Walking onto a set and being one of only two Black people is a reality for Ethan Miller. It’s also the inspiration for his work in diversity and inclusion in the beauty, style, and creative spaces. Joined by model and musician Demi Grace, and hosted by Miss Diddy, the talent manager held a conversation on the importance of advocating for Black beauty on the Beauty Carnival main stage before the closing of Essence Festival.

“There was a specific moment when I woke up one day and I looked in the mirror and I was like ‘what am I doing?’ as I worked my ass off for these really young privileged mostly White girls from Beverly Hills who don’t really need the money and complain the most,” he recalled.

“And there was just a moment when I was like I have a lot of power with the position that I’m in, and I have the resources to positively affect people’s lives. So I just decided that I want to work with predominantly Black talent and I want to help change the narrative about the way we see ourselves and the way that popular culture interprets us.”

Demi Grace, Ethan Miller and Miss Diddy talk about advocating for Black beauty

The statement prompted the enormous applaud that it should. Neither Ethan Miller nor Demi Grace started at the top. But they’ve worked hard, and have also been advocated for, to get to the positions that they are now in. With that power comes a responsibility that they very much welcome—opening doors for young Black creatives coming behind them.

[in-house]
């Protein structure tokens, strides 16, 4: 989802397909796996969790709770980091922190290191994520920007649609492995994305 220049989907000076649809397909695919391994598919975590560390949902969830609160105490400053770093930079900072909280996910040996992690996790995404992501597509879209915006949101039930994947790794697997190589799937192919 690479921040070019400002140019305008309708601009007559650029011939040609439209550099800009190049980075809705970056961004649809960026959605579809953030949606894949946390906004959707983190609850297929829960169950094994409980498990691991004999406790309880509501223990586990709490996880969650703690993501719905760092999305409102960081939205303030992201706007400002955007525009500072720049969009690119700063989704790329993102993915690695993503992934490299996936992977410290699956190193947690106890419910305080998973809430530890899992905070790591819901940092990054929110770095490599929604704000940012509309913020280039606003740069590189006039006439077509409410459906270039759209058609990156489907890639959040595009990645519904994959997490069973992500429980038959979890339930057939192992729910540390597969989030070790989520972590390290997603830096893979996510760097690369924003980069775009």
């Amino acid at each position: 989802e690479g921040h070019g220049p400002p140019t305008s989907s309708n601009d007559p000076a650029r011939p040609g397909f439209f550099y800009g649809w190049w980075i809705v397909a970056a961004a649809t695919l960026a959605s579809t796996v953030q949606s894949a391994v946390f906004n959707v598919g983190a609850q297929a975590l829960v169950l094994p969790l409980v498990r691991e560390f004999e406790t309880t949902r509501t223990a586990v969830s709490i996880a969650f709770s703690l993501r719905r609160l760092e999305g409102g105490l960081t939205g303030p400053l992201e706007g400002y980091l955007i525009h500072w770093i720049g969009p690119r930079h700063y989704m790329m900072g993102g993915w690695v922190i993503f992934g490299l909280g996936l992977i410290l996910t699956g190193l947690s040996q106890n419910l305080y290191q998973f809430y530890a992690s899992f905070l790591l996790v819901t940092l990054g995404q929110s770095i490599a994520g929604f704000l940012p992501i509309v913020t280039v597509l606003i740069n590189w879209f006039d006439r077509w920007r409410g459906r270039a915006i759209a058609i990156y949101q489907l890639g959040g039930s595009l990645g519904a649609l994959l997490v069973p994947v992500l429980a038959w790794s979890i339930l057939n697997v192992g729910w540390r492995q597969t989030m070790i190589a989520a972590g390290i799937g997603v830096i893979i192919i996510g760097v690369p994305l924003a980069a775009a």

Miller, with his networking and community platform The Fabric, tries to ensure that representation doesn’t just exist as a trend. And Grace, who was the first Black model to do an international ad campaign (Pantene’s Gold Series) empowers young creatives to demand their worth, and not compromise on their vision for themselves.

“You have to believe that you can do literally whatever you want to do. You have to first see yourself as that person and conduct yourself as such and don’t compromise,” she told the attentive crowd. “I saw more success when I became more of myself and stopped trying to be what I thought the casting directors wanted. People love authenticity, they’re thirsty for that. If it makes someone uncomfortable that’s not your problem.”

Fortunately for many creatives, social media has changed the way brands tap talent. Black influencers can have a large impact on how their followers interact with a brand, positive or negative, in one tweet, post, or story. But they must know their worth and not let brands get away with just ticking the diversity and inclusion box by having them in a campaign, according to Miller and Grace. And for Miller, the only way to ensure this is by having that diversity in every facet of a shoot—from the casting agent to the models, hair stylists, makeup artists, and of course, the photographer.

“The industry is very nepotistic and there’s so few people that look like us at the top that it’s very hard to infiltrate. It’s necessary to give Black creatives to tell our own stories. We often don’t get to do that because the Black experience is not lensed in a way that is nuanced like a White experience,” he said.

“Our stories as Black people throughout the world are so interesting and powerful. I’m in a place where I can let Black creatives do that and it’s our turn to have a moment in the spotlight. We contribute so much to popular culture.”

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